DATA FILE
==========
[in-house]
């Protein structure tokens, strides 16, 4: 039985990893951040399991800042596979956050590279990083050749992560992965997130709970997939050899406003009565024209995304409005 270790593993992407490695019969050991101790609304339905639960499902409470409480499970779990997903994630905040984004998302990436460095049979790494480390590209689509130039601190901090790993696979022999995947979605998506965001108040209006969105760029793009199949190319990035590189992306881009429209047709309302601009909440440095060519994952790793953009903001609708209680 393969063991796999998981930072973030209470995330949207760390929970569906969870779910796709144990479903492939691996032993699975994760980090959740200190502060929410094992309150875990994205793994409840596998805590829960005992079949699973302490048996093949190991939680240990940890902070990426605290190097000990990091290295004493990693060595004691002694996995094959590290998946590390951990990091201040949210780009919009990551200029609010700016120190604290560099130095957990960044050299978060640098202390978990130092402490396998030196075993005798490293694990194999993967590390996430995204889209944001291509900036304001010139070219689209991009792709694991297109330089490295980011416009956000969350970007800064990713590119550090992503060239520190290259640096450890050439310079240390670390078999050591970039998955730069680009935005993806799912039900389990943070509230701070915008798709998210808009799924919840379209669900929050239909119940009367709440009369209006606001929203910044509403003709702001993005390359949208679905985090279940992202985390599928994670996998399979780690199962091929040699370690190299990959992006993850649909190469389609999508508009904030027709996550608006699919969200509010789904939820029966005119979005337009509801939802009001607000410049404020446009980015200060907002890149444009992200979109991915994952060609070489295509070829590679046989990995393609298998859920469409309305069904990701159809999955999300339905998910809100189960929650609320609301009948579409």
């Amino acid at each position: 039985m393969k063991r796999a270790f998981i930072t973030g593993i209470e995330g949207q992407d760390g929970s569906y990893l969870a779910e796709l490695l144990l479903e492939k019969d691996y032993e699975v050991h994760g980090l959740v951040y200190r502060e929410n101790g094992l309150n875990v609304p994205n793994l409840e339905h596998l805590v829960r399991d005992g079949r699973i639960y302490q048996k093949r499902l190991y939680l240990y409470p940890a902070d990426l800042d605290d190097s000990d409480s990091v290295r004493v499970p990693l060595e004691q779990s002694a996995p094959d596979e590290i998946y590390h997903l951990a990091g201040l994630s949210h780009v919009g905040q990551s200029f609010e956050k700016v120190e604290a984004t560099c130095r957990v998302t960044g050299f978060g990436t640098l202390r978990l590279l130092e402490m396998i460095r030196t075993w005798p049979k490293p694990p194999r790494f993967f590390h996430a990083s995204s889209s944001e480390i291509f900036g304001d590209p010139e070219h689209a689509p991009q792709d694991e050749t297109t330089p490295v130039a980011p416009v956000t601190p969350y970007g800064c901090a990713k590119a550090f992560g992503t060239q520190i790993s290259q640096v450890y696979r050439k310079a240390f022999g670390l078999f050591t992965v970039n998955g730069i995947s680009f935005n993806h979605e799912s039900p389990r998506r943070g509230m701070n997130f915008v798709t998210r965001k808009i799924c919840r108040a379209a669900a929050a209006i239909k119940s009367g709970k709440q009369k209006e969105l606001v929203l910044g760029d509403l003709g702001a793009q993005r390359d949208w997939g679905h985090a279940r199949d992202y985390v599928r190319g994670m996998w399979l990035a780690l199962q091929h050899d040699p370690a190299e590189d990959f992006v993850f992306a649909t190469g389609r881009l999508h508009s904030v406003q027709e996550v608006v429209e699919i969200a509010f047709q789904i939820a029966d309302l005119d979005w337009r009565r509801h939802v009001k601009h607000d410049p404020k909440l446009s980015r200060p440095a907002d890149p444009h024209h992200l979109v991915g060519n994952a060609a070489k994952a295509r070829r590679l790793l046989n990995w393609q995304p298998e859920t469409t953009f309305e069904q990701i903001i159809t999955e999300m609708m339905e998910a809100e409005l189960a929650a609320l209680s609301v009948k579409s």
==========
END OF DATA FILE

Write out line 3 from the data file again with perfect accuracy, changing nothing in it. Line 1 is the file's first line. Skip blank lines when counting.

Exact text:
């Amino acid at each position: 039985m393969k063991r796999a270790f998981i930072t973030g593993i209470e995330g949207q992407d760390g929970s569906y990893l969870a779910e796709l490695l144990l479903e492939k019969d691996y032993e699975v050991h994760g980090l959740v951040y200190r502060e929410n101790g094992l309150n875990v609304p994205n793994l409840e339905h596998l805590v829960r399991d005992g079949r699973i639960y302490q048996k093949r499902l190991y939680l240990y409470p940890a902070d990426l800042d605290d190097s000990d409480s990091v290295r004493v499970p990693l060595e004691q779990s002694a996995p094959d596979e590290i998946y590390h997903l951990a990091g201040l994630s949210h780009v919009g905040q990551s200029f609010e956050k700016v120190e604290a984004t560099c130095r957990v998302t960044g050299f978060g990436t640098l202390r978990l590279l130092e402490m396998i460095r030196t075993w005798p049979k490293p694990p194999r790494f993967f590390h996430a990083s995204s889209s944001e480390i291509f900036g304001d590209p010139e070219h689209a689509p991009q792709d694991e050749t297109t330089p490295v130039a980011p416009v956000t601190p969350y970007g800064c901090a990713k590119a550090f992560g992503t060239q520190i790993s290259q640096v450890y696979r050439k310079a240390f022999g670390l078999f050591t992965v970039n998955g730069i995947s680009f935005n993806h979605e799912s039900p389990r998506r943070g509230m701070n997130f915008v798709t998210r965001k808009i799924c919840r108040a379209a669900a929050a209006i239909k119940s009367g709970k709440q009369k209006e969105l606001v929203l910044g760029d509403l003709g702001a793009q993005r390359d949208w997939g679905h985090a279940r199949d992202y985390v599928r190319g994670m996998w399979l990035a780690l199962q091929h050899d040699p370690a190299e590189d990959f992006v993850f992306a649909t190469g389609r881009l999508h508009s904030v406003q027709e996550v608006v429209e699919i969200a509010f047709q789904i939820a029966d309302l005119d979005w337009r009565r509801h939802v009001k601009h607000d410049p404020k909440l446009s980015r200060p440095a907002d890149p444009h024209h992200l979109v991915g060519n994952a060609a070489k994952a295509r070829r590679l790793l046989n990995w393609q995304p298998e859920t469409t953009f309305e069904q990701i903001i159809t999955e999300m609708m339905e998910a809100e409005l189960a929650a609320l209680s609301v009948k579409s």